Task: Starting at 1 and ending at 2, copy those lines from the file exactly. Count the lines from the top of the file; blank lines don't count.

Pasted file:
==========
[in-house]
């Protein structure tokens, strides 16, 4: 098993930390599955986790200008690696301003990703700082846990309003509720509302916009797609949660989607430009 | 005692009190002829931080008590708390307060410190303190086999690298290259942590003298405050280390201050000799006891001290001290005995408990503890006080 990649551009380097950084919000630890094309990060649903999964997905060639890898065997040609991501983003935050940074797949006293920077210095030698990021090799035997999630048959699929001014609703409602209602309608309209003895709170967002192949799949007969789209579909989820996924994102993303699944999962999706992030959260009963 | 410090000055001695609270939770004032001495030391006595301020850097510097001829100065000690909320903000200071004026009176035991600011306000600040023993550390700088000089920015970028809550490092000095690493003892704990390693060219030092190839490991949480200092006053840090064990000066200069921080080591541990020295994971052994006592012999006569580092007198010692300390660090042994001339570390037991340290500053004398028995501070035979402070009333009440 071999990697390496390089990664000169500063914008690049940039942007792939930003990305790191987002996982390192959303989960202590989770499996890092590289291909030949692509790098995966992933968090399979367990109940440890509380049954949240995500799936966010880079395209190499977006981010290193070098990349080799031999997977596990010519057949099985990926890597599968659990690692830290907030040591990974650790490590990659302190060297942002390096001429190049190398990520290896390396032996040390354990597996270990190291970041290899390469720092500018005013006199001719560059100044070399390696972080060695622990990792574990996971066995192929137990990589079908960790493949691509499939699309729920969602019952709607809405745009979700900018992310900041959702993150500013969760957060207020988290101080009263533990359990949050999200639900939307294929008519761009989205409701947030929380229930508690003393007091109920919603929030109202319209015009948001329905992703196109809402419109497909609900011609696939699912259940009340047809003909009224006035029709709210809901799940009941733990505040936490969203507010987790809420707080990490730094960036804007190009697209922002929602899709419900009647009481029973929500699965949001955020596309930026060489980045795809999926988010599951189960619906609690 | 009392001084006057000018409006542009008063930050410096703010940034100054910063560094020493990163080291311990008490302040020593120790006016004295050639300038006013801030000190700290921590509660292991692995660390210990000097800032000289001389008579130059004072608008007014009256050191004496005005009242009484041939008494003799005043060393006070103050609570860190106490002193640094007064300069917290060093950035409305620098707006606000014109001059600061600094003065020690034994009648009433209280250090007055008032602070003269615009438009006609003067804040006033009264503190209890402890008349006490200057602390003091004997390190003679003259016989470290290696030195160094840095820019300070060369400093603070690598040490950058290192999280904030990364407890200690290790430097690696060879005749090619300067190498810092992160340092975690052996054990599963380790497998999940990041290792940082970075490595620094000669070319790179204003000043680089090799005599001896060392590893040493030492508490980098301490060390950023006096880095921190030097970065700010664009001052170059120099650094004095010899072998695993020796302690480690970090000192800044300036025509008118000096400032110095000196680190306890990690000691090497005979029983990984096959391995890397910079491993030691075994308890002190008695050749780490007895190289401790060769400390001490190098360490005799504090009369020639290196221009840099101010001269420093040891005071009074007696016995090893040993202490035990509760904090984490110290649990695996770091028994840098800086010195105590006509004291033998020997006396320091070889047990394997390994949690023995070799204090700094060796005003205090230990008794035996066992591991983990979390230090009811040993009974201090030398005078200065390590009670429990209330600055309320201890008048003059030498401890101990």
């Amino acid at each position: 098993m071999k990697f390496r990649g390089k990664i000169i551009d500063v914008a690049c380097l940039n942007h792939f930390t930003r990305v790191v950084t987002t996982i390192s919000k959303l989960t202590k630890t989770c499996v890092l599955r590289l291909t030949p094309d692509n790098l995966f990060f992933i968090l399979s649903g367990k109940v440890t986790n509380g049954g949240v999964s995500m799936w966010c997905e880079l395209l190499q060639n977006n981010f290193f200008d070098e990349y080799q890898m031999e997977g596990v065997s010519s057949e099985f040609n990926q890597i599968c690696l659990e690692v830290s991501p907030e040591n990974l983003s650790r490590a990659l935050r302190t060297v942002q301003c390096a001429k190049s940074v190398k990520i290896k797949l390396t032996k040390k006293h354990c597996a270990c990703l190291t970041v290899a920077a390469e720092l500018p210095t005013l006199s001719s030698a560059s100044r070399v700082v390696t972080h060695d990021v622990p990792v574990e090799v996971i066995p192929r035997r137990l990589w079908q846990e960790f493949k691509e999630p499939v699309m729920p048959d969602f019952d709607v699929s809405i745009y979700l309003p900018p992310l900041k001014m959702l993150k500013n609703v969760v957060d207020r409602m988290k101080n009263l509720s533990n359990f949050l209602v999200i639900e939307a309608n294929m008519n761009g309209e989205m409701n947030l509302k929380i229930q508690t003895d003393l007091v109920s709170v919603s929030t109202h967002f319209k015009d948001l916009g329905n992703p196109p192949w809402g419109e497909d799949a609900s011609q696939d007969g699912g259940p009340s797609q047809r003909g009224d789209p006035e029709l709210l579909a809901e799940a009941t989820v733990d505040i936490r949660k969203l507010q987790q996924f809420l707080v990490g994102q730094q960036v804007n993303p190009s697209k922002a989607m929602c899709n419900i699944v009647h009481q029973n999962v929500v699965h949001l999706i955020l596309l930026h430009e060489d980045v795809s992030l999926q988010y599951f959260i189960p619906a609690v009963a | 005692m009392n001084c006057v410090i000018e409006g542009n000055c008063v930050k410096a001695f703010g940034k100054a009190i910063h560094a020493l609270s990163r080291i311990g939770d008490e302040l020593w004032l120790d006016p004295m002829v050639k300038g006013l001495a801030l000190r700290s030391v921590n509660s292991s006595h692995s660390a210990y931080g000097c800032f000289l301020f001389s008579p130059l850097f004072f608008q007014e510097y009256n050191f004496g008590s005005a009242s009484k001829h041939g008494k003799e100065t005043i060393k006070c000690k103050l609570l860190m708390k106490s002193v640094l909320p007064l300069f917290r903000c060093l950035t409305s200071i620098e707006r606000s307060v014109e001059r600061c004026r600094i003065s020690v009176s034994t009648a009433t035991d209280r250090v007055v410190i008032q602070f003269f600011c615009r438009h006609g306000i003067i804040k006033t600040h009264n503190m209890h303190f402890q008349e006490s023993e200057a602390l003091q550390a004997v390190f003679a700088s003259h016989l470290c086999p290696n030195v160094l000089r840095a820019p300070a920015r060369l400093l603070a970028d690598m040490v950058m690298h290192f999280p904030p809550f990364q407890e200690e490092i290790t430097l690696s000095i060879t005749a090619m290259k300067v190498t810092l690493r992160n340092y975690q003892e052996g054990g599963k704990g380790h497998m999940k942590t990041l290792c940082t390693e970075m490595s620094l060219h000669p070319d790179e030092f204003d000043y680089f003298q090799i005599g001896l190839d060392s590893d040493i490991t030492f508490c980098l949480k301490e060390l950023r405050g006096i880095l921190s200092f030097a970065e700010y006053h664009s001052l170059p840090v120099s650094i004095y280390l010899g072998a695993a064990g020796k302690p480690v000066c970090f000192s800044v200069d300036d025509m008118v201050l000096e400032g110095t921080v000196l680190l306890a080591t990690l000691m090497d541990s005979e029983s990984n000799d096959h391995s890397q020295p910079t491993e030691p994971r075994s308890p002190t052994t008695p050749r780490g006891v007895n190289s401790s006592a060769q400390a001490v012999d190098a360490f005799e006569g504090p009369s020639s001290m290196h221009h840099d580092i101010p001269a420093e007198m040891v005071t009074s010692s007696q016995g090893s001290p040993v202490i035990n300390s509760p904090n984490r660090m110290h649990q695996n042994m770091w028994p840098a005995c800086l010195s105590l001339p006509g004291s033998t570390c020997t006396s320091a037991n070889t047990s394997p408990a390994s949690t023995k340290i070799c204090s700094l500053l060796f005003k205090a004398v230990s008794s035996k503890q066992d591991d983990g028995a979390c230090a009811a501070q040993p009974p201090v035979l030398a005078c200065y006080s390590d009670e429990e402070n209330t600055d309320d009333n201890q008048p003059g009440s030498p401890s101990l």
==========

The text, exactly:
[in-house]
């Protein structure tokens, strides 16, 4: 098993930390599955986790200008690696301003990703700082846990309003509720509302916009797609949660989607430009 | 005692009190002829931080008590708390307060410190303190086999690298290259942590003298405050280390201050000799006891001290001290005995408990503890006080 990649551009380097950084919000630890094309990060649903999964997905060639890898065997040609991501983003935050940074797949006293920077210095030698990021090799035997999630048959699929001014609703409602209602309608309209003895709170967002192949799949007969789209579909989820996924994102993303699944999962999706992030959260009963 | 410090000055001695609270939770004032001495030391006595301020850097510097001829100065000690909320903000200071004026009176035991600011306000600040023993550390700088000089920015970028809550490092000095690493003892704990390693060219030092190839490991949480200092006053840090064990000066200069921080080591541990020295994971052994006592012999006569580092007198010692300390660090042994001339570390037991340290500053004398028995501070035979402070009333009440 071999990697390496390089990664000169500063914008690049940039942007792939930003990305790191987002996982390192959303989960202590989770499996890092590289291909030949692509790098995966992933968090399979367990109940440890509380049954949240995500799936966010880079395209190499977006981010290193070098990349080799031999997977596990010519057949099985990926890597599968659990690692830290907030040591990974650790490590990659302190060297942002390096001429190049190398990520290896390396032996040390354990597996270990190291970041290899390469720092500018005013006199001719560059100044070399390696972080060695622990990792574990996971066995192929137990990589079908960790493949691509499939699309729920969602019952709607809405745009979700900018992310900041959702993150500013969760957060207020988290101080009263533990359990949050999200639900939307294929008519761009989205409701947030929380229930508690003393007091109920919603929030109202319209015009948001329905992703196109809402419109497909609900011609696939699912259940009340047809003909009224006035029709709210809901799940009941733990505040936490969203507010987790809420707080990490730094960036804007190009697209922002929602899709419900009647009481029973929500699965949001955020596309930026060489980045795809999926988010599951189960619906609690 | 009392001084006057000018409006542009008063930050410096703010940034100054910063560094020493990163080291311990008490302040020593120790006016004295050639300038006013801030000190700290921590509660292991692995660390210990000097800032000289001389008579130059004072608008007014009256050191004496005005009242009484041939008494003799005043060393006070103050609570860190106490002193640094007064300069917290060093950035409305620098707006606000014109001059600061600094003065020690034994009648009433209280250090007055008032602070003269615009438009006609003067804040006033009264503190209890402890008349006490200057602390003091004997390190003679003259016989470290290696030195160094840095820019300070060369400093603070690598040490950058290192999280904030990364407890200690290790430097690696060879005749090619300067190498810092992160340092975690052996054990599963380790497998999940990041290792940082970075490595620094000669070319790179204003000043680089090799005599001896060392590893040493030492508490980098301490060390950023006096880095921190030097970065700010664009001052170059120099650094004095010899072998695993020796302690480690970090000192800044300036025509008118000096400032110095000196680190306890990690000691090497005979029983990984096959391995890397910079491993030691075994308890002190008695050749780490007895190289401790060769400390001490190098360490005799504090009369020639290196221009840099101010001269420093040891005071009074007696016995090893040993202490035990509760904090984490110290649990695996770091028994840098800086010195105590006509004291033998020997006396320091070889047990394997390994949690023995070799204090700094060796005003205090230990008794035996066992591991983990979390230090009811040993009974201090030398005078200065390590009670429990209330600055309320201890008048003059030498401890101990």